Eur Spine J. 2022 Oct 30. doi: 10.1007/s00586-022-07417-2. Online ahead of print.
PURPOSE: Paediatric intervertebral disc calcification (PIDC) is a rare disease, and its aetiology remains unknown. This study aimed to analyse the characteristics and clinical outcomes of patients with PIDC.
METHODS: After applying the exclusion and inclusion criteria, 159 children diagnosed with PIDC were analysed at our hospital between January 2010 and November 2020. Patients’ demographic and clinical data were collected, such as sex, pain, duration time, physical examination, white blood cell count, erythrocyte sedimentation rate, C-reactive protein, and radiography, computed tomography, and magnetic resonance imaging findings. Patients were followed up for at least 6 months, and radiography or symptoms were evaluated. Fisher’s exact test or χ2-test was used for statistical analyses.
RESULTS: One hundred and fifty-nine patients were ultimately followed up with for about 12.5 ± 5.8 months. There were 103 male and 56 female, with an average age of 6.08 ± 2.62 years (2 months to 12 years). A total of 109 patients had only one PIDC, 29 patients had two PIDCs, and 21 patients had multiple PIDCs. Thirty patients were found incidentally and were asymptomatic. A total of 106 patients had neck torticollis. Sixteen patients had IDC herniations, fifteen patients had posterior longitudinal ligament calcification, two patients had anterior longitudinal ligament calcification, and 17 patients had herniation of the vertebral canal. All patients underwent conservative treatment, and none underwent surgery. All patients’ symptoms resolved after either collar fixation or neck traction.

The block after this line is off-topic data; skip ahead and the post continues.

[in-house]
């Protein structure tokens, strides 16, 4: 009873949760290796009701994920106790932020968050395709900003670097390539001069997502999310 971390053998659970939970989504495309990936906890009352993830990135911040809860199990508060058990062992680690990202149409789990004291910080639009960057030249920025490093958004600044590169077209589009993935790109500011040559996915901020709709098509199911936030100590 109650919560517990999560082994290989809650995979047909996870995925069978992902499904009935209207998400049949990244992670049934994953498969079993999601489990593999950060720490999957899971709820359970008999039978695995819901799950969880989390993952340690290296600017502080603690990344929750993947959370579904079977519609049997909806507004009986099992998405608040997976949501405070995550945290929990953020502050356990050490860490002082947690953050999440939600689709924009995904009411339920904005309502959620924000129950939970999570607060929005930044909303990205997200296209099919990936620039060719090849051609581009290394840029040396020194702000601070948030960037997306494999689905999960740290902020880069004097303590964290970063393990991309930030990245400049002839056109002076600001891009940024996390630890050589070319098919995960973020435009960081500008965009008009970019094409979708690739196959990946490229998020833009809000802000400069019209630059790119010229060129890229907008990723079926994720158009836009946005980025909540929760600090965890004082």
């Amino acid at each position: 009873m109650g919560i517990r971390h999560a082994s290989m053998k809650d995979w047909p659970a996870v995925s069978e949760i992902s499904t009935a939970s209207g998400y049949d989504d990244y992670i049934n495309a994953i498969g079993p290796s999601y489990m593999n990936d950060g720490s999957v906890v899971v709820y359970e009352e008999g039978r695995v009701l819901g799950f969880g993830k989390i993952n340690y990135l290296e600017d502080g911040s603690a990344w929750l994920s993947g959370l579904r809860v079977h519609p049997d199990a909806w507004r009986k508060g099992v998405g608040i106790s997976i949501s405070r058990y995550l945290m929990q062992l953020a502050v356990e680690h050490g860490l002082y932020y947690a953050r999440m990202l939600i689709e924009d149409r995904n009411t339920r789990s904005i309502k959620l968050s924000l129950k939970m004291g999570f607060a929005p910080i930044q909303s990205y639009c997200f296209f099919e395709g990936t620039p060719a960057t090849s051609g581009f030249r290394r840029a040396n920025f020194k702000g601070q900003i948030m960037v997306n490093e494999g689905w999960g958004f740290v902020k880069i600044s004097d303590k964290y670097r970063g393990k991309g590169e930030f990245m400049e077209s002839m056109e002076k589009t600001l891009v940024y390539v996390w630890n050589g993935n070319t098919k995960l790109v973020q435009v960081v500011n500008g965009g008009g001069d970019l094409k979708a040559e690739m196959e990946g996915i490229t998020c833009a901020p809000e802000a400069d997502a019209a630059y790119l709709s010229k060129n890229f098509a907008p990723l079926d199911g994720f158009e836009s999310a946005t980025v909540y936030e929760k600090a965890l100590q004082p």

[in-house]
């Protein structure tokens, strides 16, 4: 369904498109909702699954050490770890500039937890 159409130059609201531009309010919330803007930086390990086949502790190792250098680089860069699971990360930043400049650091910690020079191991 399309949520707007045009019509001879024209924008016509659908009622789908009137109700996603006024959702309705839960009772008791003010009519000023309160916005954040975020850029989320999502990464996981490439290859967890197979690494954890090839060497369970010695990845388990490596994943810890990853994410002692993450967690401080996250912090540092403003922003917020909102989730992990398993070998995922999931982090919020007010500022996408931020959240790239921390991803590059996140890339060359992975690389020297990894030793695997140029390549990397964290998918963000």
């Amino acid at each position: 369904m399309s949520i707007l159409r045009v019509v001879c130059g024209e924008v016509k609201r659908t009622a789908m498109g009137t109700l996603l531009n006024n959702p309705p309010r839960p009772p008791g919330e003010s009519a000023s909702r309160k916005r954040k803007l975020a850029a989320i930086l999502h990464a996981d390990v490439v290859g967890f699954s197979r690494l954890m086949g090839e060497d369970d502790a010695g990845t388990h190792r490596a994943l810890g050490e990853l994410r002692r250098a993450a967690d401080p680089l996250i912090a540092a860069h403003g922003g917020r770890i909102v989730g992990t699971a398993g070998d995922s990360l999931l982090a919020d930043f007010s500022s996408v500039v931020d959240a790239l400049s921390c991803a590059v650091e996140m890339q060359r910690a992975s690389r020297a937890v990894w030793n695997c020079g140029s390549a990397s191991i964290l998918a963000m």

CONCLUSION: PIDC can be treated conservatively, even when accompanied by herniation, longitudinal ligament calcification, or clinical neck symptoms.
LEVEL OF EVIDENCE: IV.